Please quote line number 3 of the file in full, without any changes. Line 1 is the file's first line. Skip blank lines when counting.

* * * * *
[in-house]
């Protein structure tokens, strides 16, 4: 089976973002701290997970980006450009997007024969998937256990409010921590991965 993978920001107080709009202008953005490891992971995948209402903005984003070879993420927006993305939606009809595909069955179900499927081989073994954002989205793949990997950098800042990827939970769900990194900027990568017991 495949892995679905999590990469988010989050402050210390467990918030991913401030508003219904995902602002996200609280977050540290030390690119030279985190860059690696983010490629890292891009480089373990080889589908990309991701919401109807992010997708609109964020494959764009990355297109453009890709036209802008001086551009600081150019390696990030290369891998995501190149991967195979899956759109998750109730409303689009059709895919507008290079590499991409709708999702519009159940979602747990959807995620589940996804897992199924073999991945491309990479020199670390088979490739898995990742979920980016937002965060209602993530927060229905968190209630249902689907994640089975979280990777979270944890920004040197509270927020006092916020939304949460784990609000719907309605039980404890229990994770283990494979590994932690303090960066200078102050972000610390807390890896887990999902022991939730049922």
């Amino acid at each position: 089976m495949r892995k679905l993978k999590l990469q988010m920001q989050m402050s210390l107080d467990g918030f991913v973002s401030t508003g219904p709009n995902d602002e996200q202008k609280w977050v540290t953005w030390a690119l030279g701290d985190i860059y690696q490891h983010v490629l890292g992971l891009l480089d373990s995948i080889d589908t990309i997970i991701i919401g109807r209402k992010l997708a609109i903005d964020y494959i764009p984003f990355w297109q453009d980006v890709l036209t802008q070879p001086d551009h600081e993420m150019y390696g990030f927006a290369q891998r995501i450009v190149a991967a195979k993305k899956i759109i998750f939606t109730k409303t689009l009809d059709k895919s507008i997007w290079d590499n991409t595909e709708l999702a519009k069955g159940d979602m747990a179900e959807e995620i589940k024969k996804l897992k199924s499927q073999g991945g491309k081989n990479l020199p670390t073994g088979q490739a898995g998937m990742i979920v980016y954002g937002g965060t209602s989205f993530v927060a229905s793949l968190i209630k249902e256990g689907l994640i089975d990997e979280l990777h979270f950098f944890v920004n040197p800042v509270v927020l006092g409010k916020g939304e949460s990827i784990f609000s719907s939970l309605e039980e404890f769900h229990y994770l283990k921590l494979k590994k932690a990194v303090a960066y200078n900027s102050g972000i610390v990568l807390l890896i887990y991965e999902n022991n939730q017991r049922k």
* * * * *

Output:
């Amino acid at each position: 089976m495949r892995k679905l993978k999590l990469q988010m920001q989050m402050s210390l107080d467990g918030f991913v973002s401030t508003g219904p709009n995902d602002e996200q202008k609280w977050v540290t953005w030390a690119l030279g701290d985190i860059y690696q490891h983010v490629l890292g992971l891009l480089d373990s995948i080889d589908t990309i997970i991701i919401g109807r209402k992010l997708a609109i903005d964020y494959i764009p984003f990355w297109q453009d980006v890709l036209t802008q070879p001086d551009h600081e993420m150019y390696g990030f927006a290369q891998r995501i450009v190149a991967a195979k993305k899956i759109i998750f939606t109730k409303t689009l009809d059709k895919s507008i997007w290079d590499n991409t595909e709708l999702a519009k069955g159940d979602m747990a179900e959807e995620i589940k024969k996804l897992k199924s499927q073999g991945g491309k081989n990479l020199p670390t073994g088979q490739a898995g998937m990742i979920v980016y954002g937002g965060t209602s989205f993530v927060a229905s793949l968190i209630k249902e256990g689907l994640i089975d990997e979280l990777h979270f950098f944890v920004n040197p800042v509270v927020l006092g409010k916020g939304e949460s990827i784990f609000s719907s939970l309605e039980e404890f769900h229990y994770l283990k921590l494979k590994k932690a990194v303090a960066y200078n900027s102050g972000i610390v990568l807390l890896i887990y991965e999902n022991n939730q017991r049922k």